Dear Reni,

Good morning!

What if, anything, are you able to tell my about the Forbes Silver Company? Other than learning that they became part of the International Sliver Co. in the late 1800's, I don't know anything about them. For instance, did they continue using their mark after combining with ISC?


LB

Dear LB,

The Forbes Silver Company was established in 1894 as a part of the Meriden Britannia Company. The department specialized in quality silver plating of holloware. Holloware refers to larger pieces in the hollowed form such as; teapots, coffeepots, pitchers, bowls, mugs, vases, and including serving trays.

The Meriden area in Connecticut has a long history of silversmithing and the manufacture of pewter and britannia. Many smaller firms organized into the Meriden Britannia Co. to better production methods and supply the public. The company had branches in London and Canada and sales offices in New York, Chicago and San Francisco. It was the officers of this company that were instrumental in forming the International Silver Company in 1898.

The Forbes Silver Company mark is also listed under the Meriden Britannia Co., Ltd. (the Canadian subsidiary). It may have been used into the 1920's. Cross reference through the Encyclopedia of American Silver Manufacturers, 4th Ed., Dorothy T. Rainwater and Judy Redfield (Schiffer)

Reni

*reference: Encyclopedia of American Silver Manufacturers, 4th Ed., Dorothy T. Rainwater and Judy Redfield (Schiffer)

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Dear Reni,

I recently purchased a pair of cufflinks for my husband that I am told are from the Victorian era, American made pieces. They are round-shaped, 14kt gold filigree design, with a black Greek key design enameled around the edges. The inside of the cufflinks are stamped WAB. I hoped that you might know something about the jeweler that designed them. I purchased them in New York City if that helps any. Thank you for your help!

Sincerely,


KLT

Dear KLT,

Cufflinks were all the "rage" from the late 19th century through the first half of the 20th century.
The filigree and Greek key design were very popular during the 1920's. The jewelers mark probably belongs to Allsopp-Bliss Company. This firm worked in Newark, NJ from 1915 through the 20's. They were successors to Wordley, Allsopp and Bliss Co. (early 1900's) and succeeded by Allsopp-Steller, Inc. (post Depression - 1973). They all used a WAB mark. Newark was the major manufacturing center in the United States for jewelry production. Over 200 companies existed in the early part of the century. Few survived the depression.
Although your cufflinks are not Victorian, they are from a collectible period in this type of jewelry. I hope your husband enjoys wearing them.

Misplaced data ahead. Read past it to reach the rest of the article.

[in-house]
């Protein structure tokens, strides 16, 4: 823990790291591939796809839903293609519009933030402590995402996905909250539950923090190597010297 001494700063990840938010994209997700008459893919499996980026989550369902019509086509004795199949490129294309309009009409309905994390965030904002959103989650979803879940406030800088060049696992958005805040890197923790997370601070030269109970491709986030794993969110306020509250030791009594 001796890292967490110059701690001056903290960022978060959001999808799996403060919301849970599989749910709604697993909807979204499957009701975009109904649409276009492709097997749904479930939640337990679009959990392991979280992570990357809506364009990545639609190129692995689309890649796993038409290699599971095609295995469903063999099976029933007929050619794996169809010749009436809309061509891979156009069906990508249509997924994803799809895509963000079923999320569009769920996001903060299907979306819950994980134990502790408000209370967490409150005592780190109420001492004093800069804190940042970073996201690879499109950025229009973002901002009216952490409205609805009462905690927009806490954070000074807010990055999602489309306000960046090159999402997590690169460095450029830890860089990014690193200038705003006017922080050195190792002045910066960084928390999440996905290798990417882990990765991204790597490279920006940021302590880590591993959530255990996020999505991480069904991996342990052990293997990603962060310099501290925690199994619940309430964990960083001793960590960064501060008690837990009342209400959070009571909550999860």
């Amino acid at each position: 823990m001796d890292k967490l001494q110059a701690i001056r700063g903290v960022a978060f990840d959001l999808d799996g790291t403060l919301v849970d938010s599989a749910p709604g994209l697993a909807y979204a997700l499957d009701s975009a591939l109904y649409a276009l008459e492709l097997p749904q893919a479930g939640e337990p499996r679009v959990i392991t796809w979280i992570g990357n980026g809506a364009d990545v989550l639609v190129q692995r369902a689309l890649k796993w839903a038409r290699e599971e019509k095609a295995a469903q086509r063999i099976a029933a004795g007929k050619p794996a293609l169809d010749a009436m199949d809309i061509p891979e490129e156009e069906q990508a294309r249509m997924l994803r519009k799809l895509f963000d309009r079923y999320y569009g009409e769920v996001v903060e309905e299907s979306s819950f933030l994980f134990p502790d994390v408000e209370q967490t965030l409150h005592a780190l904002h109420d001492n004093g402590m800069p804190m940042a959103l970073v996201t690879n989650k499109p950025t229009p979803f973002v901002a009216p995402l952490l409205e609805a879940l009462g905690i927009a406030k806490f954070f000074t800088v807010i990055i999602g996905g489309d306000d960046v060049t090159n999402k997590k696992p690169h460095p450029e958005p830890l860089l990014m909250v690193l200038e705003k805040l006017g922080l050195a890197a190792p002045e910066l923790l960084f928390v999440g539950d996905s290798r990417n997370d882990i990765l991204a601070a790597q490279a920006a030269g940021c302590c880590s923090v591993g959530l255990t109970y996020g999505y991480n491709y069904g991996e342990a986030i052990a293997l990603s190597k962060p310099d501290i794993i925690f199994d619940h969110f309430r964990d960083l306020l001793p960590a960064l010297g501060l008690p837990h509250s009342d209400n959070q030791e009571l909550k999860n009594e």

Reni

*reference: Rainwater, Dorothy T., American Jewelry Manufacturers, Schiffer

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Dear Reni,

A friend of mine got a basket for Christmas made by her father. The pattern on the basket is called a Victorian Bride Basket. What is a Victorian Bride Basket? Is there such a thing, and if so, does it have a meaning?

Your help appreciated,


L

Dear L,

Bride's baskets in the Victorian Era were popular decorative pieces, usually made of pretty glass, (sometimes cased with fluted edges) and cradled in holders of sterling or silver plate. Designs can be plain or highly ornate.
Cake baskets (also used to serve bread and fruit) were made all in silver or silver plate. They were oval or round in shape and often had pierced or reticulated sides.
Both types of baskets averaged from 9" to about 14" in diameter and incorporate handles to carry them.
You did not mention the material from which your friend's basket was made. The pattern was probably made to resemble the Victorian forms and therefore carrys on the charming tradition.

Reni

*reference: Bingham, Don and Joan. Tuttle Dictionary of Antiques and Collectables Terms, Charles E. Tuttle Co.

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Dear Reni,

I am looking for a Victorian lorgnette, a single magnifying lens on a necklace. It doesn't have to be old, in fact I want it to be totally clear and useable. I have seen them at the Dickens Festival in England, and also in a wholesale catalog, but never for sale by retail.
Do you know where I might find one? In England I found many that were made of silver spoons, but that isn't what I want.

Thank you,


JB

Hi JB,

The lorgnette was a popular and practical fashion accesory in the late 19th century through the 1920's. The traditional form consisted of a pair of eyeglasses that folded together (looking like a single lens). They often slid into a cover that became the handle when the glasses were clicked open. They were made in all sorts of materials (such as silver, silverplate, gold, tortoise, horn and ivory), and accompanied by long matching chains.

I've seen reproductions in eye-wear stores, but the older lorgnettes are much nicer. Sometimes the lenses can be replaced at a good optical center.

Good Luck,

Reni


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Dear Reni,

Can you appraise my silver pieces or recommend a reliable company, if I E-mail a full description of the Manufacturer, Pattern Name & Number along with a jpg picture???
Please advise.
I maybe interested in selling.

Thanks,


C

Hi C,

In order to do a valid appraisal, an appraiser must see the pieces. If they are sterling, weight and condition are important factors. Check your local directory under Appraiser's associations, and they can recommend someone objective and reliable in your area.

There are companies that specialize in the buying and selling of patternware. Replacements, Ltd. in Greensboro, North Carolina is one. Check their website at www.replacements.com.

Good Luck,

Reni


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